On The Rash Decision To Shop Gardner

After the Yankees signed Jacoby Ellsbury to a seven year deal earlier this off-season, talks began to swirl about the outfield alignment. The Yankees deemed Ellsbury their centerfielder of the present and future, leaving Brett Gardner-the previously considered centerfielder of the present and future-without a definite role. The plan seemed obvious, though, as the Yankees could simply move Gardner to left field and play Alfonso Soriano in right field. Problem solved. However, Robinson Cano decided to spurn the Yankees and sign with the Seattle Mariners, and in response the Yankees signed Carlos Beltran to a three year deal. With the signing of Beltran, many media members and fans have speculated that the right move for the Yankees would be to trade Brett Gardner, and play an outfield of Soriano-Ellsbury-Beltran. While in theory trading Gardner while his value is at its highest as a centerfielder, and while he is on the last year of his contract, is a good idea, there is much more to the story. If the right deal presents itself Gardner should not be unavailable, but going out of their way to trade Gardner would be a foolish move for the Yankees.

One of the main issues with the 2013 Yankees was injuries, which in part caused players like Vernon Wells, Ben Francisco, Brennan Boesch, and Thomas Neal to patrol the outfield. Trading Brett Gardner would show a lack of understanding of what partially caused the Yankees to miss the playoffs in 2013, as the lack of depth in the outfield, among other positions, came back to hurt the Yankees in a bad way. While Ichiro was expected to play better than he did, he under no circumstances should have played 150 games while hitting .262/.298/.342. Unfortunately for the Yankees, during the entire season the team employed three or fewer major league caliber outfielders, so Ichiro took the field nearly every night. The Yankees currently find themselves with six outfielders on the roster in Brett Gardner, Jacoby Ellsbury, Carlos Beltran, Alfonso Soriano, Ichiro, and Vernon Wells. Out of those six, only four deserve to be in the outfield on opening day, with of course only three spots available. It’s easy to say trade one of those four, but the right thing to do is to keep the depth, so situations like the 2013 outfield cannot come up again. There’s always the possibility of signing a 4th outfielder to replace Gardner, but the 2014 free agents are all overpriced, or less valuable than Gardner. Gardner is a known commodity, and trading a known just because and replacing him with an unknown is a risky move.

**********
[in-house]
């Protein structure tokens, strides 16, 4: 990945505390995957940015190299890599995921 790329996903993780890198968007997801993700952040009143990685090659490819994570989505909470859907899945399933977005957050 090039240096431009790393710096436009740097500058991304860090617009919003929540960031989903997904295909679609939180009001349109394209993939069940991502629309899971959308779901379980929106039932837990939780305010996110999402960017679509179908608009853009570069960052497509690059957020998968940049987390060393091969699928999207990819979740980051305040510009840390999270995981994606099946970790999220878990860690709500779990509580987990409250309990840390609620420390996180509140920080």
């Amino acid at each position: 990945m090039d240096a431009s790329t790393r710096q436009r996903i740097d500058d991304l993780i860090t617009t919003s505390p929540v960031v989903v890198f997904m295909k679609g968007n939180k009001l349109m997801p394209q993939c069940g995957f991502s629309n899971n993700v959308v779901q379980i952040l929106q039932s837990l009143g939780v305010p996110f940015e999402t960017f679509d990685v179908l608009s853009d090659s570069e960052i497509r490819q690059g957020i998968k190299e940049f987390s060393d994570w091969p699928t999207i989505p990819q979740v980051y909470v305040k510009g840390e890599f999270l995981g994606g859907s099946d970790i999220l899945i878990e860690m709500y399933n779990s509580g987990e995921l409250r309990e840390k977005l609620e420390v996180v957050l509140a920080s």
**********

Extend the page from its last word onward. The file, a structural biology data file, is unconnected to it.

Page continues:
The Yankees can play Alfonso Soriano at DH some nights, Carlos Beltran at DH some nights, and sit Brett Gardner some nights when they want to give another player DH time and both Beltran and Soriano are in the lineup. Jacoby Ellsbury will also get a few days off per Joe Girardi’s managerial style, so between all of this the Yankees have four lineup spots accounted for with no issues in playing time. That being said, with the high risk of injuries with Alfonso Soriano (age 38) and Carlos Beltran (age 37) both in the lineup, keeping Gardner gives the Yankees a more than formidable replacement if one of the two gets hurt. For example, if Soriano gets hurt and is placed on the DL, the Yankees can simply slot Gardner into the outfield every night, and use the DH as a revolving door for Derek Jeter, Brian McCann, and whoever else needs time at the DH position. Keeping Gardner allows the Yankees to use the DH position in any way they need to, providing flexibility for Joe Girardi.

In addition, the 2015 Yankees will suffer if Brett Gardner is dealt away. Alfonso Soriano’s deal expires after this season, so the Yankees will have two starting outfielders in Ellsbury and Beltran, one of which will be 38 years old. The 2015 free agent class is headlined by Colby Rasmus and Michael Cuddyer in the outfield, and while more names could be available in trades, it seems likely the Yankees will want to fill the void with a player just like Brett Gardner. Trading Gardner now will only lead to a hole in the future, one which is unnecessary to make in the first place. The Yankees do have prospects coming up, but relying on prospects is risky at best, especially with the track record the Yankees have.

There are other ways to acquire talent if need be, such as trading prospects or signing free agents, both possibilities for the Yankees. With an abundance of outfield prospects, and some interesting pitching prospects rising quickly, the Yankees can certainly package a deal together for a Chase Headley type of player without needing to include Gardner. While no player should be completely off limits, the idea of trading Gardner is simply a rash decision that has not been analyzed deeply enough by the majority of those that defend it. With the current aging outfield, the future barren outfield, and the value of Gardner himself, the Yankees would be better off holding onto their speedy outfielder.